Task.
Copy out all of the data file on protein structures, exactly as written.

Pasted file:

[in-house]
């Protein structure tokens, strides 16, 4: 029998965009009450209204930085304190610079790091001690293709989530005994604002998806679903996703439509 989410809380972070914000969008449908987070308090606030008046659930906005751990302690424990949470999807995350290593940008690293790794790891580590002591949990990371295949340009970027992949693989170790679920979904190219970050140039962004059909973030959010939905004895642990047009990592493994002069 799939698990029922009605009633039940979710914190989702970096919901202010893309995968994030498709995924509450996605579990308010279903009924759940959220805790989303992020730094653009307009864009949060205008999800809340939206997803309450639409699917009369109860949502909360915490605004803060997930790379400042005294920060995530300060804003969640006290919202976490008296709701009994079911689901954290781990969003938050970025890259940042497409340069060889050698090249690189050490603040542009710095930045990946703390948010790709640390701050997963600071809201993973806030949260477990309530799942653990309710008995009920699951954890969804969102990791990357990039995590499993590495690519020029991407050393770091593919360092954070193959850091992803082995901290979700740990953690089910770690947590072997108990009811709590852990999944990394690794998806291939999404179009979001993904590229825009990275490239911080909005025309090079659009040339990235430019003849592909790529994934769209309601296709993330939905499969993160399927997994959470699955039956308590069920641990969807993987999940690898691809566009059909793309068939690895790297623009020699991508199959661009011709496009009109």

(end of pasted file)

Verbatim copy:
[in-house]
């Protein structure tokens, strides 16, 4: 029998965009009450209204930085304190610079790091001690293709989530005994604002998806679903996703439509 989410809380972070914000969008449908987070308090606030008046659930906005751990302690424990949470999807995350290593940008690293790794790891580590002591949990990371295949340009970027992949693989170790679920979904190219970050140039962004059909973030959010939905004895642990047009990592493994002069 799939698990029922009605009633039940979710914190989702970096919901202010893309995968994030498709995924509450996605579990308010279903009924759940959220805790989303992020730094653009307009864009949060205008999800809340939206997803309450639409699917009369109860949502909360915490605004803060997930790379400042005294920060995530300060804003969640006290919202976490008296709701009994079911689901954290781990969003938050970025890259940042497409340069060889050698090249690189050490603040542009710095930045990946703390948010790709640390701050997963600071809201993973806030949260477990309530799942653990309710008995009920699951954890969804969102990791990357990039995590499993590495690519020029991407050393770091593919360092954070193959850091992803082995901290979700740990953690089910770690947590072997108990009811709590852990999944990394690794998806291939999404179009979001993904590229825009990275490239911080909005025309090079659009040339990235430019003849592909790529994934769209309601296709993330939905499969993160399927997994959470699955039956308590069920641990969807993987999940690898691809566009059909793309068939690895790297623009020699991508199959661009011709496009009109």